Mailer's Pharaoh is Ramses II, best known of the Pharaohs because he erected great self-glorifying statues and temples all over Egypt. The battle of Kadesh is the best known of ancient battles because Ramses covered temple walls with graphic and verbal accounts of it, exaggerating impossibly his exploits. He told how he took on the powers of two different gods and single-handedly drove to destruction 2,500 Hittite chariots. In Ancient Evenings, Menenhetet I is by his side.
Born of the basest peasant stock, Menenhetet rises by his skill as a charioteer to become chief companion, confidant and love object of Ramses II, who has a true taste for "the buttocks of brave men." Ancient Evenings is a hymn to anality. One of its obsessions is homosexual rape, so much a part of the nightmare life of prisons. Menenhetet still loves the Pharaoh, but feels unmanned by him. You can bugger (Menenhetet has done it a hundred times) but not be buggered. He dreams thereafter of revenge.
The battle of Kadesh, the centerpiece of the book, is sheer horror. On the battlefield carnage by day gives way to orgy at night among and even with the dead. But Menenhetet glories in it. A man is not quite a man until he has killed.
After Kadesh, alienated from the Pharaoh, Menenhetet is sent off to take charge of a Libyan gold mine where slaves are worked and whipped to death. There he meets a Hebrew who has learned from Moses an un-Biblical secret—basic to the novel—of how to reincarnate yourself by managing to die or be murdered at the moment of orgasm. As for the Exodus: some forced laborers kill their guards and flee the country under the leadership of Moses—no 10 plagues, no killing of the first-born, no parting of the Red Sea. Here Mailer distinguishes himself sharply from Thomas Mann, who drew so fully on the familiar patriarchal narratives, on the Christianity they foreshadowed, and on the 19th century thought from Kierkegaard to Nietzsche that they evoked.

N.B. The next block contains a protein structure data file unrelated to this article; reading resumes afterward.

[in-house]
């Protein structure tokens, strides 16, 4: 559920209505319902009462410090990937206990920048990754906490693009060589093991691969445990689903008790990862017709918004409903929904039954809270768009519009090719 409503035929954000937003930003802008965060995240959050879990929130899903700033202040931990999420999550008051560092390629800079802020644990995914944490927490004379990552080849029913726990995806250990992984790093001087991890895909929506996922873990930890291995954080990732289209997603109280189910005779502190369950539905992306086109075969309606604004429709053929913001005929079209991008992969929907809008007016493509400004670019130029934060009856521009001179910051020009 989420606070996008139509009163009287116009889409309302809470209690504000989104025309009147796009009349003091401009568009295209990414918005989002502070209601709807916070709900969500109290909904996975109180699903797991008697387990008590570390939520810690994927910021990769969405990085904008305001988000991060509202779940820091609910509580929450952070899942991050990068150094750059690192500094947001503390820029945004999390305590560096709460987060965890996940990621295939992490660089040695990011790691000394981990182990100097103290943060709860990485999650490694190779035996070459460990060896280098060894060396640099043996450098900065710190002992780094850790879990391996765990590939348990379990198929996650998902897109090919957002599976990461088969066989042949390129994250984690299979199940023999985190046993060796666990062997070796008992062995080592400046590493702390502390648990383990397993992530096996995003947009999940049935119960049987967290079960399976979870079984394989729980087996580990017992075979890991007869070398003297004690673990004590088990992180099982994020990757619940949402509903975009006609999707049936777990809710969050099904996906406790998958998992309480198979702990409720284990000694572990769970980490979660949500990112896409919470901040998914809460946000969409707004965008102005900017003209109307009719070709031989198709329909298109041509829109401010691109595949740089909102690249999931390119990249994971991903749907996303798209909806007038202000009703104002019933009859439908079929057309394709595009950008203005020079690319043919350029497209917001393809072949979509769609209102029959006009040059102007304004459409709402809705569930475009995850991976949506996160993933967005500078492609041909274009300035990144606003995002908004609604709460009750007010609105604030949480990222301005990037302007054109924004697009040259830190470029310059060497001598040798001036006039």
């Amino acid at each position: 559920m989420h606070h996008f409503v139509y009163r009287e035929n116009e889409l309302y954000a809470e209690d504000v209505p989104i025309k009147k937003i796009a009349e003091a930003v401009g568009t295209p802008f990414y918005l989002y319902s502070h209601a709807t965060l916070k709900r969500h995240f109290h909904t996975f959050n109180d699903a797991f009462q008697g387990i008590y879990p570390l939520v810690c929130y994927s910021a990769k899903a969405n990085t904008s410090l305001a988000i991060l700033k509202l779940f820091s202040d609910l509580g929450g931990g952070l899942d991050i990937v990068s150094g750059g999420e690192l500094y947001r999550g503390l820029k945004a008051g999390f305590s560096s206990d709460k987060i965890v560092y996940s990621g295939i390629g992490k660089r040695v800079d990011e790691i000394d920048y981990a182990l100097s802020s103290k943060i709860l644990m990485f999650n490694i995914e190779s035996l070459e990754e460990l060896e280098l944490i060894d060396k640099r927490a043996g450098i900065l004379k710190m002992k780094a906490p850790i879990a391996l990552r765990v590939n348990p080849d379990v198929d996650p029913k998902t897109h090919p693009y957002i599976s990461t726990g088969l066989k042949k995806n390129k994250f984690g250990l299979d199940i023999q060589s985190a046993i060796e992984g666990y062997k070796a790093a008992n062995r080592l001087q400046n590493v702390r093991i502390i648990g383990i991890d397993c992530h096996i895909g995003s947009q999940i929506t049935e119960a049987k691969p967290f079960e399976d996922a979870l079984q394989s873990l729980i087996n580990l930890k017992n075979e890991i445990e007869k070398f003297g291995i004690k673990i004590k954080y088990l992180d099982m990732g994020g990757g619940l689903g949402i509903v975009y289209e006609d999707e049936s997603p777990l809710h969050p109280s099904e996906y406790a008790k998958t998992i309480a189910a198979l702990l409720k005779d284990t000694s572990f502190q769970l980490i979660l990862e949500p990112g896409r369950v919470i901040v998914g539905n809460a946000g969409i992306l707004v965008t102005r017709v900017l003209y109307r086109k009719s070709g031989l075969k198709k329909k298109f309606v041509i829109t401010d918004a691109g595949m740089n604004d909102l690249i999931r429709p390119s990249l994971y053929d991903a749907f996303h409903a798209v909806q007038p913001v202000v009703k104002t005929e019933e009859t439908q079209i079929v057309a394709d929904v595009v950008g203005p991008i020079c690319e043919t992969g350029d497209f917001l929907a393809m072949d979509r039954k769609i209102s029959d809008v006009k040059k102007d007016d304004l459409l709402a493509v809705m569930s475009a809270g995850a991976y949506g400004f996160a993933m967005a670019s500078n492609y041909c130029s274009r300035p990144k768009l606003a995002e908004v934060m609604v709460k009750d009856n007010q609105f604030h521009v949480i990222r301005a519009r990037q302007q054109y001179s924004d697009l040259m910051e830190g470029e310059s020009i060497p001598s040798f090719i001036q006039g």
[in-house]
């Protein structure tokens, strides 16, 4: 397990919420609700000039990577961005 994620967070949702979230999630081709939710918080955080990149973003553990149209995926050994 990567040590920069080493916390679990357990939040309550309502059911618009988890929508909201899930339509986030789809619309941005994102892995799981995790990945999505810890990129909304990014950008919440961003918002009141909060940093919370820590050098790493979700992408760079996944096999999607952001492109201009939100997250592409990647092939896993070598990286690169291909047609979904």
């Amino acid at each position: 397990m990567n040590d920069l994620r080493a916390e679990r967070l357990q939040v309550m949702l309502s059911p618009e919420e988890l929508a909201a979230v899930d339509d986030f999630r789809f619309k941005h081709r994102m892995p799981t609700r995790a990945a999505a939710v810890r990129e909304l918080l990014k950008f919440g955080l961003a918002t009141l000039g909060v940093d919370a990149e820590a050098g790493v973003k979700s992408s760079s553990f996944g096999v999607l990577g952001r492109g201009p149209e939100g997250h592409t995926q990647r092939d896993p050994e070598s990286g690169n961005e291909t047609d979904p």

Implausibly, Menenhetet is brought back to run the Pharaoh's harem and, more implausibly, is subsequently made custodian-companion first to Ramses' sister and Queen, Nefertiri, then to his second Queen, the Hittite princess, Rama-Nefru. All three responsibilities Menenhetet betrays. With a fat sorceress in the harem and with the two queens he reaches peaks of differentiated ecstasy it takes a Mailer to describe.